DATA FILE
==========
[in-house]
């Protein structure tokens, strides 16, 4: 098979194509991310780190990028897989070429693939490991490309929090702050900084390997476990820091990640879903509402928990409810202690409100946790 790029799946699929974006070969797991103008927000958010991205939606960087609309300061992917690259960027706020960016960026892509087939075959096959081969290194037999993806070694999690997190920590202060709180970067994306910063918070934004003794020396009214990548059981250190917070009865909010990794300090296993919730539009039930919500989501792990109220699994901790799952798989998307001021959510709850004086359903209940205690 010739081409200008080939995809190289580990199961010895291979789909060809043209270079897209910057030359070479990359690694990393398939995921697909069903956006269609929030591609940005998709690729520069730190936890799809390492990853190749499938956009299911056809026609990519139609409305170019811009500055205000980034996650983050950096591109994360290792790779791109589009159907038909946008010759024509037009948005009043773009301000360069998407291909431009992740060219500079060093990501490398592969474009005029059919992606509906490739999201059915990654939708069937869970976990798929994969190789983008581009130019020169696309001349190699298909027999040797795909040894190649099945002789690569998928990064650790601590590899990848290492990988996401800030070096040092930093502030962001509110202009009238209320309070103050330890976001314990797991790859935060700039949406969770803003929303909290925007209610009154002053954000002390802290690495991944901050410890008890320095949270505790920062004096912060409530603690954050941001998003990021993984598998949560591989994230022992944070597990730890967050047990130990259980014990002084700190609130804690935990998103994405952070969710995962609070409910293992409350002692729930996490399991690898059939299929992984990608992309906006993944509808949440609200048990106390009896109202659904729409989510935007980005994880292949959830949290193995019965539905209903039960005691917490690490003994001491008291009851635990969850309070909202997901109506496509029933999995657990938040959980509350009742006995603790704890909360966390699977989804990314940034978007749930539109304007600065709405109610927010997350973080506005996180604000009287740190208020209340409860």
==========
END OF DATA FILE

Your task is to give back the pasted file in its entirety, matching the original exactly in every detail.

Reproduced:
[in-house]
């Protein structure tokens, strides 16, 4: 098979194509991310780190990028897989070429693939490991490309929090702050900084390997476990820091990640879903509402928990409810202690409100946790 790029799946699929974006070969797991103008927000958010991205939606960087609309300061992917690259960027706020960016960026892509087939075959096959081969290194037999993806070694999690997190920590202060709180970067994306910063918070934004003794020396009214990548059981250190917070009865909010990794300090296993919730539009039930919500989501792990109220699994901790799952798989998307001021959510709850004086359903209940205690 010739081409200008080939995809190289580990199961010895291979789909060809043209270079897209910057030359070479990359690694990393398939995921697909069903956006269609929030591609940005998709690729520069730190936890799809390492990853190749499938956009299911056809026609990519139609409305170019811009500055205000980034996650983050950096591109994360290792790779791109589009159907038909946008010759024509037009948005009043773009301000360069998407291909431009992740060219500079060093990501490398592969474009005029059919992606509906490739999201059915990654939708069937869970976990798929994969190789983008581009130019020169696309001349190699298909027999040797795909040894190649099945002789690569998928990064650790601590590899990848290492990988996401800030070096040092930093502030962001509110202009009238209320309070103050330890976001314990797991790859935060700039949406969770803003929303909290925007209610009154002053954000002390802290690495991944901050410890008890320095949270505790920062004096912060409530603690954050941001998003990021993984598998949560591989994230022992944070597990730890967050047990130990259980014990002084700190609130804690935990998103994405952070969710995962609070409910293992409350002692729930996490399991690898059939299929992984990608992309906006993944509808949440609200048990106390009896109202659904729409989510935007980005994880292949959830949290193995019965539905209903039960005691917490690490003994001491008291009851635990969850309070909202997901109506496509029933999995657990938040959980509350009742006995603790704890909360966390699977989804990314940034978007749930539109304007600065709405109610927010997350973080506005996180604000009287740190208020209340409860």